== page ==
Parents' Guide to

The Disappearance of Eleanor Rigby

By S. Jhoanna Robledo, Common Sense Media Reviewer

age 16+

Mature drama examines a marriage, warts and all.

Movie R 2014 122 minutes
The Disappearance of Eleanor Rigby Poster Image

A Lot or a Little?

What you will—and won't—find in this movie.

Community Reviews

age 13+

Based on 1 parent review

age 13+

Mature, sympathetic, and realistic.

There will be some detractors that will call this a gimmick project. This film ("Them") is a objective take following both people within a relationship, which will very soon be followed by "Him" and "Her," with those two recounting the same story told here but from each character's respective point of view. And even if it is a gimmick film, it's a well made one that makes me interested in the other two movies soon to be released. It works because it doesn't just say that it's an objective take on a situation, but it is. Some story arcs may feel more interesting than others, but it's because different characters are going through different situations. It's truthful and touching, definitely helped by Jessica Chastain's Oscar-worthy performance here. It definitely tested my patience at times, but I was invested in the characters and enjoyed the somewhat nonlinear narrative structure. The ending is terrific. If they had gotten rid of some bits that were more familiar than others, the pacing would have helped as this totally could have been less than 119 minutes. James McAvoy's American accent seems to shift a bit in some scenes. I'm interested in the Him and Her sides of this story, and the fact that I want to spend another two movies is pretty impressive in itself. 8/10, really good, one thumb up, above average, etc.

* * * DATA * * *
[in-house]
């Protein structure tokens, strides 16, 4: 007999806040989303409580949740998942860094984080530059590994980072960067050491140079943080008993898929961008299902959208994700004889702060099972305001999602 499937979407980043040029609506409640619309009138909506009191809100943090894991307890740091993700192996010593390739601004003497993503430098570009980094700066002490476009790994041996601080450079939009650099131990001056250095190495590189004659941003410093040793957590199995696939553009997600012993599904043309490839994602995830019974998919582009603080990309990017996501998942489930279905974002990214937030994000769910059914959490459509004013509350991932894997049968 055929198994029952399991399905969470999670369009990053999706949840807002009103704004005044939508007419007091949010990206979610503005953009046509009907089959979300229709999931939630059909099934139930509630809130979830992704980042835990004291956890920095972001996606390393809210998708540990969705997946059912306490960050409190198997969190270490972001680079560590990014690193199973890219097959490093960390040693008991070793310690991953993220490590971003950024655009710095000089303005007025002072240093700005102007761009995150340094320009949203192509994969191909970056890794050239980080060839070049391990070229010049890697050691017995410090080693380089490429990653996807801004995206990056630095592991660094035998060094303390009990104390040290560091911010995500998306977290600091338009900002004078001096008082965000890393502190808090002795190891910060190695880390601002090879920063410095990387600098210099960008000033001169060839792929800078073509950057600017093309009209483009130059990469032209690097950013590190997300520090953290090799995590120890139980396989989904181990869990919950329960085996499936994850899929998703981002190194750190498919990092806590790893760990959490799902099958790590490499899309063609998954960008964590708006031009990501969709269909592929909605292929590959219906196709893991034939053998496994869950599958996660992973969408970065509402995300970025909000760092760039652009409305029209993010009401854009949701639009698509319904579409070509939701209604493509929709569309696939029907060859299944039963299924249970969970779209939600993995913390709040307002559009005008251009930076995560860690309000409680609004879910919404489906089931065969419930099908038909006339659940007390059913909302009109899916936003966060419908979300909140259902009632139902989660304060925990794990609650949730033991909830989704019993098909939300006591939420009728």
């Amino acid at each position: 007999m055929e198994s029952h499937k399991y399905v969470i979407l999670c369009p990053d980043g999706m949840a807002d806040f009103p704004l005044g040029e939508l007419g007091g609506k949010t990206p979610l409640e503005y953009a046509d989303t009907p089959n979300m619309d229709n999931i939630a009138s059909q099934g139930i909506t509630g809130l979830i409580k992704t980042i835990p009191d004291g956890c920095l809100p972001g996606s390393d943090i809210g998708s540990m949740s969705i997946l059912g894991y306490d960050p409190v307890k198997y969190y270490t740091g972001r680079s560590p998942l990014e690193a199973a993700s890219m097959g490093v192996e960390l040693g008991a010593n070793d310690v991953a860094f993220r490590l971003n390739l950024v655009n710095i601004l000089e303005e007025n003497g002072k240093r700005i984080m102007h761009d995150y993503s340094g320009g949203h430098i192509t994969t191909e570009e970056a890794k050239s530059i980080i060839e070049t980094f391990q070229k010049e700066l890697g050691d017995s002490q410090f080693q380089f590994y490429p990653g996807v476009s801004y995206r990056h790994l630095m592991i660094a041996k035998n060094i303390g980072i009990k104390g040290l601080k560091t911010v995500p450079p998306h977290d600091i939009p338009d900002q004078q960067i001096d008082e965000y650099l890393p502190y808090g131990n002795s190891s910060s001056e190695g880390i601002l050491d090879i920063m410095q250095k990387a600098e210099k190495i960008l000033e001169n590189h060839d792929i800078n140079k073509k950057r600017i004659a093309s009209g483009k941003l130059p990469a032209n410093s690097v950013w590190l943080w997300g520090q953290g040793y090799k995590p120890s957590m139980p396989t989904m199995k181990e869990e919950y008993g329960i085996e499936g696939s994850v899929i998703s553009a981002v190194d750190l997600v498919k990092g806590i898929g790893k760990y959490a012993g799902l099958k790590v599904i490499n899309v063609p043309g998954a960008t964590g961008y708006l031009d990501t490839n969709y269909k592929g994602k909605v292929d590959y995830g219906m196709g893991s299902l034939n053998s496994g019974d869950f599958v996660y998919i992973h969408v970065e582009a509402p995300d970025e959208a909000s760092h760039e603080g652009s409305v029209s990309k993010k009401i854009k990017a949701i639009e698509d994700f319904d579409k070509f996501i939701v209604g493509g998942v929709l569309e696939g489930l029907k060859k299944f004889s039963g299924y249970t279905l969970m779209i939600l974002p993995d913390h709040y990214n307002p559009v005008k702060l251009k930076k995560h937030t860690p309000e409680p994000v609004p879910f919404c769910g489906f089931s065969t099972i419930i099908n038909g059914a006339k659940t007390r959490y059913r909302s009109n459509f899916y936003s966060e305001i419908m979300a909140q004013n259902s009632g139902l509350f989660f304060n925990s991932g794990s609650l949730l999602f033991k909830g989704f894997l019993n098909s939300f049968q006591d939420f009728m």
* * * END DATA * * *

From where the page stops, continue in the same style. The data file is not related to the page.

This title has:

Too much swearing

Is It Any Good?

Our review:
Parents say (1):
Kids say (1):

Set aside the main complaint -- that it lingers too long on many scenes, which flattens the film's momentum -- and what you have is a careful, caring post-mortem of a marriage that's lost its way. THE DISAPPEARANCE OF ELEANOR RIGBY has three versions: "Her," which looks at events primarily through Eleanor's eyes; "Him," through Conor's; and the merged version, "Them." The leads largely deserve kudos, especially a luminous Chastain who, in glee and in rage, brings her emotions full bore on screen. McAvoy's Conor suffers a little from being underwritten (at least in the "Them" version), but not from any shortcomings of McAvoy himself (except perhaps a bit of a loose hold on his American accent).

What's notable is how the script pulls back the lens to expose the ripple effects of a devastating tragedy -- one that doesn't just rend a couple apart but also unsettles everyone who loves both of them. Movies like these have been made before, some beautifully, but Eleanor Rigby dares to not come up with answers. Instead it reveals each of two people's point of view, as well as that of the friends and relatives who orbit them. It makes for formidable viewing.

Movie Details

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